A composed plate featuring two rows of four perfectly aligned nachos shows up on the menu of Gemini, the second act for a long-running Lincoln Park neighborhood restaurant. Each of those well-behaved chips is piled with successively diminishing gobs of garnish, beginning with juicy duck confit, followed by a tiny, perfect square of melted chihuahua cheese, then a wee spread of avocado pico de gallo, a dribble of lime-infused crema, and a thin sliver of bright red chile. It's a composition so uptight and precious I thought I'd entered a time warp back to 2009. That was the year Jason Paskewitz opened the kitchen at Gemini Bistro. On his menu was "a basket of greasy tortilla chips dus ted with dry, gamy, stringy duck and sprinkled sparsely with mango salsa and queso fresco," wrote Martha Bayne, eating for the Reader.
Paskewitz has long since moved on (redeeming himself for a time at the Blanchard, among other things), but the fact that the new Gemini, which has dropped the "Bistro," currently pays some kind of tribute to its original chef's duck nachos says something about its embrace of the familiar.
The interior is quite different, that's for sure. Gemini has in fact undergone a significant internal redesign; new additions include an enormous horseshoe bar, fat padded barstools, spacious booths, and banquettes that seem to stretch on for days.
The menu, on the other hand, executed by Miguel Ortiz, if not a faithful duplicate, remains faithfully rooted in the expected and the conventional: no one need fear going without steak frites, roasted chicken, salmon, or a burger. There's a wedge salad, a beet salad, and a Caesar salad. And for those who feel frisky there's a crab cake, risotto, and mussels.
For the most part these standards are reliably well executed. The New York strip, glistening with marrow butter, languishes in a sweet port wine sauce. The half roasted chicken is crisp, juicy, and positively birdlike in flavor, the kitchen avoiding the common modern miscalculation of sending out overbrined pastrami-like poultry. If the salmon is slightly overdone atop its bed of brussels-sprout leaves and candied bacon, then the burger—cooked to a default medium odd for such a thick patty—at least goes down in a wet and sloppy tide of aioli, Monterey Jack, and lettuce. But it's nothing your average Lincoln Park soccer mom and her middle-management husband can't handle.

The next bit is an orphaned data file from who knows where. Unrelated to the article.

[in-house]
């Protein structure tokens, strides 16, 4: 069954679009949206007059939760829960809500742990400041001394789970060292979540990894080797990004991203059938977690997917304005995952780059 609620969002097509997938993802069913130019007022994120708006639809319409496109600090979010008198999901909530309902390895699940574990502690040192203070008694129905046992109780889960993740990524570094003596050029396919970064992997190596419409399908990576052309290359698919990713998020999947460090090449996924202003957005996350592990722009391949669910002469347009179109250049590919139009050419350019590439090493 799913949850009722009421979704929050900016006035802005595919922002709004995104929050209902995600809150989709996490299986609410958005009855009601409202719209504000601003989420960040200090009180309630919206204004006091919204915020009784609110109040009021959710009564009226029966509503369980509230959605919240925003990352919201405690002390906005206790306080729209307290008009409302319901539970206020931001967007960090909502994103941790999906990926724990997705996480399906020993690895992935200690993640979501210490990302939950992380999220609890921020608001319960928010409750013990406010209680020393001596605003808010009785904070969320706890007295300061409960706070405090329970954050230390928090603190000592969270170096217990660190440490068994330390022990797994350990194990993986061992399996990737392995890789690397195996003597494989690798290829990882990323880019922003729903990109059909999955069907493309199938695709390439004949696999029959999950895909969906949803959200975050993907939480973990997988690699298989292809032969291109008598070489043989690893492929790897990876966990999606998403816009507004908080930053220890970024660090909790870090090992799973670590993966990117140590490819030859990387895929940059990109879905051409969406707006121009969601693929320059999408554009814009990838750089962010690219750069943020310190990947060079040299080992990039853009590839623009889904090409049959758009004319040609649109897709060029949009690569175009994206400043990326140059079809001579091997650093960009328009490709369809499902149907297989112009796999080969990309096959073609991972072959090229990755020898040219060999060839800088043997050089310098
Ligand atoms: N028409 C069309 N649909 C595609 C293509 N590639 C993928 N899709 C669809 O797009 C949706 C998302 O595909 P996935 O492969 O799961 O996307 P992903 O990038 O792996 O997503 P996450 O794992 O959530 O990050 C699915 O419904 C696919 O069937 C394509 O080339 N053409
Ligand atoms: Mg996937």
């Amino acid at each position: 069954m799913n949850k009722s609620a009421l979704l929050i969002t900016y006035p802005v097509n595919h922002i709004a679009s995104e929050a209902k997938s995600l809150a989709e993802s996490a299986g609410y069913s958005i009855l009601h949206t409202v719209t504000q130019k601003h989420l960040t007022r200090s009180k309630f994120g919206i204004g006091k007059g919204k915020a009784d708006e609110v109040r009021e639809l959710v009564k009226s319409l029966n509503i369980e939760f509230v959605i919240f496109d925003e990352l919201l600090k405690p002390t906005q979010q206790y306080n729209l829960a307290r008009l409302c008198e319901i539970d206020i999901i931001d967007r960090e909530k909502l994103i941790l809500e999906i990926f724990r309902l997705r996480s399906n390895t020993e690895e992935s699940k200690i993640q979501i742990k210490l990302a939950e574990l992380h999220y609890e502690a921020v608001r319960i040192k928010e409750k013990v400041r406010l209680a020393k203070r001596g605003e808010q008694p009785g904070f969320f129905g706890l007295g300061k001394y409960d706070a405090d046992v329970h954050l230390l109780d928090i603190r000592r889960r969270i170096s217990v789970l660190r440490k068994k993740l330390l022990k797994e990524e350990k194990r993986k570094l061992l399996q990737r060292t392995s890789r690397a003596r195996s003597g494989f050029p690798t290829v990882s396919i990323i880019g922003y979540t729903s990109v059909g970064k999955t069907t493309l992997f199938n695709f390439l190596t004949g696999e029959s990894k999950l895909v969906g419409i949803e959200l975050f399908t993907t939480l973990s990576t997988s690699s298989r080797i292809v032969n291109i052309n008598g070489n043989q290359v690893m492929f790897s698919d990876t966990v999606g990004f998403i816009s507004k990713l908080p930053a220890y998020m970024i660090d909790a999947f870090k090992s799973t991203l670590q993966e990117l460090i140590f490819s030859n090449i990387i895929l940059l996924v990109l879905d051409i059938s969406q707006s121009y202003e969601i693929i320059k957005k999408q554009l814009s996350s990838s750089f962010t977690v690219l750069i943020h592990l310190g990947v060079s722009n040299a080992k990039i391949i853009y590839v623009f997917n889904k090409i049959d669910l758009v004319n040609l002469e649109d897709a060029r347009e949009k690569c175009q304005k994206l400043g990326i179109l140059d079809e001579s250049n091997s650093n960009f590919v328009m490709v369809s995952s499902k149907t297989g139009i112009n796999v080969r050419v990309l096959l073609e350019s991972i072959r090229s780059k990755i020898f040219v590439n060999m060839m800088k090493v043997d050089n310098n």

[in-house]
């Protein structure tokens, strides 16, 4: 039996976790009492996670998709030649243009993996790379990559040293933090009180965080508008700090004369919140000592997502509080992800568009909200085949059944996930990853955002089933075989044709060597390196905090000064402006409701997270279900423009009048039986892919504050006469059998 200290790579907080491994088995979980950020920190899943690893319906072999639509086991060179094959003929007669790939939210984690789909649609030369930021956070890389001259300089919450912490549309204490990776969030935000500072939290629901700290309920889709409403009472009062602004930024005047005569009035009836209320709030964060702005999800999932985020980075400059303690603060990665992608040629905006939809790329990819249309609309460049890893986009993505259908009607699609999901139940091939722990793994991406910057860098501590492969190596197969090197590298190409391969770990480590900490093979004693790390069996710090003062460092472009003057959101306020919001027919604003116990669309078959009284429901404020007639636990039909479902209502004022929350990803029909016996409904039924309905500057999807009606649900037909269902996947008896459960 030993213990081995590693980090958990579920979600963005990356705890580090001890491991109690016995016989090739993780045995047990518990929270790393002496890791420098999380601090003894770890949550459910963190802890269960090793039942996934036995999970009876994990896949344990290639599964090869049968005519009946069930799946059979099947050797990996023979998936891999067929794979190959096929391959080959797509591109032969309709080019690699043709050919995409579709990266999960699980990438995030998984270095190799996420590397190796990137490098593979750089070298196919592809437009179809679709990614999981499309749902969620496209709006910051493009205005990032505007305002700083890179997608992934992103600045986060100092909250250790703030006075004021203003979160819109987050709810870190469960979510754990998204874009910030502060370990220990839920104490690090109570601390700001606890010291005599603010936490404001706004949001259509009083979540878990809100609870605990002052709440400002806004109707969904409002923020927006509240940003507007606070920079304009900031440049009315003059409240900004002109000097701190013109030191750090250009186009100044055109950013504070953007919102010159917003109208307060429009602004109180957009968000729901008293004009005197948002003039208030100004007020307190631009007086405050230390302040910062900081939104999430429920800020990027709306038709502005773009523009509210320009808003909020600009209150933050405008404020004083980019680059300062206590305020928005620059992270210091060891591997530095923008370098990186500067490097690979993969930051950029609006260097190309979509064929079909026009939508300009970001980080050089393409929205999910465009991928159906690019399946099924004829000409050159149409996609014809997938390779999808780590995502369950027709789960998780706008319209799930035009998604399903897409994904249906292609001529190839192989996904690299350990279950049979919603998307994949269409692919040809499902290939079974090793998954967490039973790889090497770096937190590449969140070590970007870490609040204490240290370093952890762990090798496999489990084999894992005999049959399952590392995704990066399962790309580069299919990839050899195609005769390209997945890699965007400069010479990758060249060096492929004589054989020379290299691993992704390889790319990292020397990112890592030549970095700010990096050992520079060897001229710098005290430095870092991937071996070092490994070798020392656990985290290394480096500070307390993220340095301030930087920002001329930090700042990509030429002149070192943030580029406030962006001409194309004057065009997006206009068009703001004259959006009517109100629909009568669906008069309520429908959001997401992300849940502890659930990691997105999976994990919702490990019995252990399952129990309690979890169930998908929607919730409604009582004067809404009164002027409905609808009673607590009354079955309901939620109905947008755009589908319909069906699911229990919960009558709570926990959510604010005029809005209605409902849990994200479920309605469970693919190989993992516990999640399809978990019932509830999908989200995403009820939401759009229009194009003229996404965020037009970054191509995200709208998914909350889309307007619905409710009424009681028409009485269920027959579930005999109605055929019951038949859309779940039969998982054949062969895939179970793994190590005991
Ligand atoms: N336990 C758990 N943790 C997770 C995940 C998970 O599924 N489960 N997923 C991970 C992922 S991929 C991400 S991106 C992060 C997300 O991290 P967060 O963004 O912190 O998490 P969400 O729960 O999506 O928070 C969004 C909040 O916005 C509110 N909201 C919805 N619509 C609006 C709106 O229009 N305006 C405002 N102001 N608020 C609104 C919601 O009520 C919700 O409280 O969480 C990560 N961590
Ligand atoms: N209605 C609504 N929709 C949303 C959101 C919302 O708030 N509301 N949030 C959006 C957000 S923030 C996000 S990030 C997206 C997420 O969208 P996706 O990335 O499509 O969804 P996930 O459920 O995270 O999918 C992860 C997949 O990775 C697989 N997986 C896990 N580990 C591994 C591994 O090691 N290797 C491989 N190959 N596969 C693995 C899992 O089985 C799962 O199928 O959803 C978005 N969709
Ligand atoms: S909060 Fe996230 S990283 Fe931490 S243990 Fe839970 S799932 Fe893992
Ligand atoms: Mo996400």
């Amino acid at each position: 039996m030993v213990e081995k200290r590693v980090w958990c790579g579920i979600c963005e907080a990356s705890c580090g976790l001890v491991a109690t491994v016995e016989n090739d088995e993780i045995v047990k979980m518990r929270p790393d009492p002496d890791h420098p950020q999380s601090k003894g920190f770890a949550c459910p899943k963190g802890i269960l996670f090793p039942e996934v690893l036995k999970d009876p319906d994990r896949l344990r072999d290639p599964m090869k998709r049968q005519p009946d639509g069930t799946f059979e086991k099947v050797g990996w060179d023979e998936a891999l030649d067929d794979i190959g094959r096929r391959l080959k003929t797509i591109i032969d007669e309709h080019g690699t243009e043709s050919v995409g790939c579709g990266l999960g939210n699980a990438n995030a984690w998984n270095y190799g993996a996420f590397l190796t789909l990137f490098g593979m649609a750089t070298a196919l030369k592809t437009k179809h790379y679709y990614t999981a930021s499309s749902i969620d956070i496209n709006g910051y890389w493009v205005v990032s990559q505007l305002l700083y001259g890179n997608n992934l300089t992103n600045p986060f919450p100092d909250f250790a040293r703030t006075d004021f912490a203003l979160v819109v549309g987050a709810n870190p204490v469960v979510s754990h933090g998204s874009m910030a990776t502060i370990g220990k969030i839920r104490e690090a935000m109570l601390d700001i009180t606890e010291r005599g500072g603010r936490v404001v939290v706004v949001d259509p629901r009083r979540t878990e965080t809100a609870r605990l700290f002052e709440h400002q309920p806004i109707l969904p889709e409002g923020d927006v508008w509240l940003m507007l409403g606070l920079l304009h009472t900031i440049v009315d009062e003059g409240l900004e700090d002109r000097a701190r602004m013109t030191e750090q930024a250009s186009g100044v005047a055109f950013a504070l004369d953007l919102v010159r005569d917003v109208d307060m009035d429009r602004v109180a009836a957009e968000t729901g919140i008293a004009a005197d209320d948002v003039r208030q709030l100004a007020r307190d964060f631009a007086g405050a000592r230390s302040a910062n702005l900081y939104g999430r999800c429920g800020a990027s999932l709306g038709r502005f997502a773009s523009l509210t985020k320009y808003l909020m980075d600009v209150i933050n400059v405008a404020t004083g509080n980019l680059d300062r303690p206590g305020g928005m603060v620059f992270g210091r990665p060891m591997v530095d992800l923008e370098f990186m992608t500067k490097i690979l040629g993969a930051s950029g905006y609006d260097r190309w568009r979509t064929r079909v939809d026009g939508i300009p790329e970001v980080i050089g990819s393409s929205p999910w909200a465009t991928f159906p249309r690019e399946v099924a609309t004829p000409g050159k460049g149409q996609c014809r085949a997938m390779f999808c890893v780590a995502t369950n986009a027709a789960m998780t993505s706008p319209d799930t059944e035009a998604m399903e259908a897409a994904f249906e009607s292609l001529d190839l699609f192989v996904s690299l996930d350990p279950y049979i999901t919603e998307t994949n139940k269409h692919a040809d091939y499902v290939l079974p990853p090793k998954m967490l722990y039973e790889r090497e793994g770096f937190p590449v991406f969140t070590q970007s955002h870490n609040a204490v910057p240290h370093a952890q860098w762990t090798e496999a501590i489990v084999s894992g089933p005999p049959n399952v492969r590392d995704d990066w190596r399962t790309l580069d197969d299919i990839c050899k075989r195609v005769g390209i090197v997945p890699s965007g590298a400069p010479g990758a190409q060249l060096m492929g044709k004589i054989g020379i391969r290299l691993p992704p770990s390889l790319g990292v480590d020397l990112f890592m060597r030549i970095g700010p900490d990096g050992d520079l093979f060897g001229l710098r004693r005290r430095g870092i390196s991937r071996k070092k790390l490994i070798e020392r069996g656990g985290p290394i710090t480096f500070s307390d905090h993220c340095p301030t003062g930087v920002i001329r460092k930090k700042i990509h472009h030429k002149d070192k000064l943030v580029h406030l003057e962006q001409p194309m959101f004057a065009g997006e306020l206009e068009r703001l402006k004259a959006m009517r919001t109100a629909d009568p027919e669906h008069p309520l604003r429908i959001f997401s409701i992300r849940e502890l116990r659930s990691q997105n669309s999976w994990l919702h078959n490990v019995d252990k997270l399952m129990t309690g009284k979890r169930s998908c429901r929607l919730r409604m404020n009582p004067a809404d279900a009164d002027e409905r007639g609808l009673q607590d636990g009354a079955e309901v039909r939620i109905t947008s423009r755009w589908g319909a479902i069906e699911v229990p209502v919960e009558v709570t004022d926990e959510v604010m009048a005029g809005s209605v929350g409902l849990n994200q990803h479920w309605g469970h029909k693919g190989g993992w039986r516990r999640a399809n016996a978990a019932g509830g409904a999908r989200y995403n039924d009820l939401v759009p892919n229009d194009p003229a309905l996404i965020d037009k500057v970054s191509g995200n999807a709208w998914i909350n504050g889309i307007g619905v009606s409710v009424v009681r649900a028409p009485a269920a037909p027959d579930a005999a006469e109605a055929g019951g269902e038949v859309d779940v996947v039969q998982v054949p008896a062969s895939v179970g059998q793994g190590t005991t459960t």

There are actually a few gems on this menu. A cheesy potato pave, its finely rendered layers crowned with crispy cauliflower florets, is an exemplar of technique and a comforting indulgence. The natural gaminess of a quartet of lamb meatballs is offset by cucumber fennel and tzatziki. Sweet peas with bacon and cream are emerald jewels of spring.
These likable little dishes compete with an equal number of duds. Tiny calamari ringlets are lost in their crispy breading amid arugula leaves dominated by competing aioli and vinaigrette dressings. Chile, fennel seed, and lemon oil do no favors for bland sauteed broccoli, and a bready crab cake gets a weak assist from julienned green apple and a blob of remoulade.
Gemini's dessert menu may be its most thrilling feature, with a lineup of smooth house-made ice creams and sorbets (blueberry-limoncello, brown-butter-malt) that at least strive for distinction, and a salted toffee creme brulee that manages to revive the old after-dinner warhorse.
A focused wine list is arranged in price tiers, which should make things easy for most, and Amstel Light and Modelo are trumpeted among a handful of "celebrated" beers.
And yet Gemini Bistro has attained what every restaurateur fervently desires: the enduring patronage of a large group of neighborhood regulars. The new Gemini likely won't run many of those off. For the rest of us? Move along. Nothing to see here. v